|کد مقاله||کد نشریه||سال انتشار||مقاله انگلیسی||ترجمه فارسی||نسخه تمام متن|
|247742||502525||2016||9 صفحه PDF||سفارش دهید||دانلود رایگان|
• Existing draft risk model focuses on the neck and overhead supply systems.
• Air distribution systems and dress customs have changed.
• Thirty women with uncovered lower legs, ankles and feet were tested.
• From 23 to 57% of the subjects found the tested air movement unacceptable.
• Subjects were more sensitive to draft than expected.
Draft is defined as unwanted local convective cooling. Existing draft risk models, developed in the 1970s, focus on air movement at the neck. The purpose of the present study is to experimentally evaluate ankle draft risk for women with uncovered ankles because of current widespread use of displacement ventilation and underfloor air distribution systems and changes in dress customs. Thirty female university students participated in nine double-blind randomized tests. The subjects wore sandals with lower legs, ankles and feet uncovered. Exposures occurred in an environmental chamber resembling an office environment. The operative temperature at 1.1 m above the floor was maintained at 24.1 °C. The measured air speeds at the ankle varied between 0.16 and 0.59 m/s and the air temperature at the ankle varied between 18.0 and 21.7 °C. Subjective responses were obtained to assess these parameters: thermal acceptability, comfort, preference and sensation, air movement acceptability and preference, local thermal sensation and comfort, and perceived air quality. Subjects were more sensitive to ankle draft than expected. For all the tested conditions, between 20 and 37% of the subjects found the overall thermal environment not acceptable, while between 23 and 57% of the subjects found air movement at the ankle unacceptable. These dissatisfaction percentages are higher than those of international, American and European standards, indicating the need to develop a draft risk model for displacement ventilation and underfloor air distribution systems.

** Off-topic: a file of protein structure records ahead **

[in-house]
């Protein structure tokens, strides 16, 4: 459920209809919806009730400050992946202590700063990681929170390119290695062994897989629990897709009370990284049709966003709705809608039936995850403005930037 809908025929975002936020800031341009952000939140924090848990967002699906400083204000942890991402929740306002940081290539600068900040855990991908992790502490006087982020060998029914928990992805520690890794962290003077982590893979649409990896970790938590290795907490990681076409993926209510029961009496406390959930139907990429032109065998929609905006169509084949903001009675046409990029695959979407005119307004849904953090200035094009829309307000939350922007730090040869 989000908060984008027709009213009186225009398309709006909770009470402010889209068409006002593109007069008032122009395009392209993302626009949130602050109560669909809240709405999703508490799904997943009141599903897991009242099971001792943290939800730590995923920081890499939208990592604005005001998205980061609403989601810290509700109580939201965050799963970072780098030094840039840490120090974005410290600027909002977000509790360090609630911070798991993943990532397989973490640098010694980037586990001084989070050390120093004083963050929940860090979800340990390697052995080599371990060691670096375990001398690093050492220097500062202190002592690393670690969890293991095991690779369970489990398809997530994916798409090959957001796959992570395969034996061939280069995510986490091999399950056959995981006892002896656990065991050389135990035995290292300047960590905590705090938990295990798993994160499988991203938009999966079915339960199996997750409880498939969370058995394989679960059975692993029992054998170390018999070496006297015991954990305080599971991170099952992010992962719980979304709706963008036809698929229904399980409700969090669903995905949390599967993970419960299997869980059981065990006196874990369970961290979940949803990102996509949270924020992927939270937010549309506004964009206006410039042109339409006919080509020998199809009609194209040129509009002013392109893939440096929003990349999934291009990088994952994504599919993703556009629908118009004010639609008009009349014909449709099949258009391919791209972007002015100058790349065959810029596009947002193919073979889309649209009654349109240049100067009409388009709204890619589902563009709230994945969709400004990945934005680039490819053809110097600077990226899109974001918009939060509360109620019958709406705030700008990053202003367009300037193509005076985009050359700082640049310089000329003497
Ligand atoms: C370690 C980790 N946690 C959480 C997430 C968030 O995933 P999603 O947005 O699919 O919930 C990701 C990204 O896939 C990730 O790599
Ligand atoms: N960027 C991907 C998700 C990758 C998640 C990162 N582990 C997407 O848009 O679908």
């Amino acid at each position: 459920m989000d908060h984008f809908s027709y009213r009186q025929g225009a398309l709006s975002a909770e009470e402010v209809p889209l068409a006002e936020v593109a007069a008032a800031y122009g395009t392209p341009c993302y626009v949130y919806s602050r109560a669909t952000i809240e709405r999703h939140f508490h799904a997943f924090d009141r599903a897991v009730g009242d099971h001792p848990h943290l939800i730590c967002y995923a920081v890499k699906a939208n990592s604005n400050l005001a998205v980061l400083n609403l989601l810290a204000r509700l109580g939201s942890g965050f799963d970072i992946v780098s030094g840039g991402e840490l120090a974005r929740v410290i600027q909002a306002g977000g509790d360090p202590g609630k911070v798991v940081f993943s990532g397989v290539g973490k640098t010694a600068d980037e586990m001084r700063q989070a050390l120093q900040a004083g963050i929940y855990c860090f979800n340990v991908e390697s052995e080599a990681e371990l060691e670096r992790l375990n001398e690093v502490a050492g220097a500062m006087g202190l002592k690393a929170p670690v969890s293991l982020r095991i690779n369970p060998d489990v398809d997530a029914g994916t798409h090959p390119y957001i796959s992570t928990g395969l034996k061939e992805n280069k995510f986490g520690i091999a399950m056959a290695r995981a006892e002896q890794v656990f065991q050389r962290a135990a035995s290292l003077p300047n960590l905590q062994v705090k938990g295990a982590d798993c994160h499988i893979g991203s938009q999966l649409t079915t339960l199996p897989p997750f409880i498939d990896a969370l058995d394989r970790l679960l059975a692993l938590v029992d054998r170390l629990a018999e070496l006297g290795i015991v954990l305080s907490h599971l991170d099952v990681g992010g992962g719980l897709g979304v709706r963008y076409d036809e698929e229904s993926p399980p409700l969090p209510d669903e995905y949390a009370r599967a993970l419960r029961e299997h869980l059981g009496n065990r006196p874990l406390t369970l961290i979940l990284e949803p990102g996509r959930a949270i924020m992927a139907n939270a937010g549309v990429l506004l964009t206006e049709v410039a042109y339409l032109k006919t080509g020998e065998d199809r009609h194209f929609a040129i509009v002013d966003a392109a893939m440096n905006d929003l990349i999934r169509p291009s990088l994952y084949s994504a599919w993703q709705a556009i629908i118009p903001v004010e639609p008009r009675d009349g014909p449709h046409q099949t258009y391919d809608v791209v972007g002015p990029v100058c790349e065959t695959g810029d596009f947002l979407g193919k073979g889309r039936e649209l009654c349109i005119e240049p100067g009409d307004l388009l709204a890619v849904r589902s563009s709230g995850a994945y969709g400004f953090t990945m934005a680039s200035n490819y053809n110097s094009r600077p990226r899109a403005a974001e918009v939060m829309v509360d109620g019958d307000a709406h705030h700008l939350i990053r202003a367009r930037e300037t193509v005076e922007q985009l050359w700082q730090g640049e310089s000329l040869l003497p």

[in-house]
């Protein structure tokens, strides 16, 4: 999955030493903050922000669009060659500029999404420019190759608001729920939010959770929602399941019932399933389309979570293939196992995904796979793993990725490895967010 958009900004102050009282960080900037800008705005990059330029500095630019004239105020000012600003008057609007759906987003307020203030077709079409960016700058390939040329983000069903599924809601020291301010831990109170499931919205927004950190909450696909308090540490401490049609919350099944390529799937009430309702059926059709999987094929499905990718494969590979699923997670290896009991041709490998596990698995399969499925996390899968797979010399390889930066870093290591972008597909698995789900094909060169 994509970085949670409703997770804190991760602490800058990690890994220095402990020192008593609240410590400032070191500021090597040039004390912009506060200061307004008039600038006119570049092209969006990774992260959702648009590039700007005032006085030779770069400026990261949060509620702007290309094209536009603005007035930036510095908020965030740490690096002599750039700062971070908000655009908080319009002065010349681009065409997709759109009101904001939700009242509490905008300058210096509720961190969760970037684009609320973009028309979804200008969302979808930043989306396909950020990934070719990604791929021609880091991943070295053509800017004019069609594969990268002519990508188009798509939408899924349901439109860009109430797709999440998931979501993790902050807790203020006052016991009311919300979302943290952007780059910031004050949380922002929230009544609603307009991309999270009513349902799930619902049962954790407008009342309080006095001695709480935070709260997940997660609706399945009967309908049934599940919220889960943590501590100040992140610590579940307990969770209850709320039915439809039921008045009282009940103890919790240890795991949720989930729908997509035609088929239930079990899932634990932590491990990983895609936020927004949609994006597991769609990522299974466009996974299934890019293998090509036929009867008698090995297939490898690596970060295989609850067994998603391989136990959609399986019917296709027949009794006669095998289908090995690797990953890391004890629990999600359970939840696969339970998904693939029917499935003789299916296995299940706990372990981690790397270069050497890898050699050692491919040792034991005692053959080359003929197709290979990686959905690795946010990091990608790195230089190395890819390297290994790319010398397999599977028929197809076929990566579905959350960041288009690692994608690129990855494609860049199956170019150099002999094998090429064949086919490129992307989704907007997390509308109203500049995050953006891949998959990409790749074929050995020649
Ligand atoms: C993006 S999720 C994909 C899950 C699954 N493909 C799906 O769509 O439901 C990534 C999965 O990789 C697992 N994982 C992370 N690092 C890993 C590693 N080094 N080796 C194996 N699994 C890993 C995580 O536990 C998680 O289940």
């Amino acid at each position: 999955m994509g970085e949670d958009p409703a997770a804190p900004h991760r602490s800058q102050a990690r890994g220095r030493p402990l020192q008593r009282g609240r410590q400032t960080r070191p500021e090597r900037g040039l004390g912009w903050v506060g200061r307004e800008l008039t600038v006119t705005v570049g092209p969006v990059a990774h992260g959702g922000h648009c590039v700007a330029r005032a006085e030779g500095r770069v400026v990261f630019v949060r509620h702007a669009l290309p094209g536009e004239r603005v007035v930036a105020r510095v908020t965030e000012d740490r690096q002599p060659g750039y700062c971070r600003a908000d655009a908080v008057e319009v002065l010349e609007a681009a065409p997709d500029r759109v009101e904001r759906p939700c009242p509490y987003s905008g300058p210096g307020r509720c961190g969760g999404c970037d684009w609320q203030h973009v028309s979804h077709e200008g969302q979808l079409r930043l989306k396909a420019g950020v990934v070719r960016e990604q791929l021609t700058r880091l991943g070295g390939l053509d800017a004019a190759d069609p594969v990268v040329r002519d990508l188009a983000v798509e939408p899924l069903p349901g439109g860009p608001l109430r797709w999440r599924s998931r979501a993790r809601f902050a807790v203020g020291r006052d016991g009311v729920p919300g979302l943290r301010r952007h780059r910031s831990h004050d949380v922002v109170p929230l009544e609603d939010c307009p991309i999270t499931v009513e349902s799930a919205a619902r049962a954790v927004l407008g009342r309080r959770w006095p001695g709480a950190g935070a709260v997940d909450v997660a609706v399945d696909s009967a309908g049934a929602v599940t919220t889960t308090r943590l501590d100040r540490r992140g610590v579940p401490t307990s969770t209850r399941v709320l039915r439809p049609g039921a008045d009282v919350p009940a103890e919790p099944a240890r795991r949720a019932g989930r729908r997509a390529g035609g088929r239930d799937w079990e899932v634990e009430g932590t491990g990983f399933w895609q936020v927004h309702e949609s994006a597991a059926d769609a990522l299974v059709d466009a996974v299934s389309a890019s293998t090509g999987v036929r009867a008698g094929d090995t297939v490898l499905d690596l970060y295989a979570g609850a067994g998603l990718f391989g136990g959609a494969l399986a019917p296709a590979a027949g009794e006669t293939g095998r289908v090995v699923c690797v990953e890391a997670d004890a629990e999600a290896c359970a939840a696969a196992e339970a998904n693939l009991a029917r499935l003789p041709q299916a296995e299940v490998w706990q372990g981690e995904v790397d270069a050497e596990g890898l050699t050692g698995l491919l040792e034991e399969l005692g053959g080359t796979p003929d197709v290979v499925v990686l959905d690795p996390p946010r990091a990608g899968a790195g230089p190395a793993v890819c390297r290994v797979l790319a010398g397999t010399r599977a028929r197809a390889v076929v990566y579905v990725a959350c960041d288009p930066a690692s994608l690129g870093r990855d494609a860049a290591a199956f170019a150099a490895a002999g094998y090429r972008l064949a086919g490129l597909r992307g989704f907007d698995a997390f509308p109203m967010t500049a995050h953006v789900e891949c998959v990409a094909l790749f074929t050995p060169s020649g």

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Journal: Building and Environment - Volume 96, 1 February 2016, Pages 228–236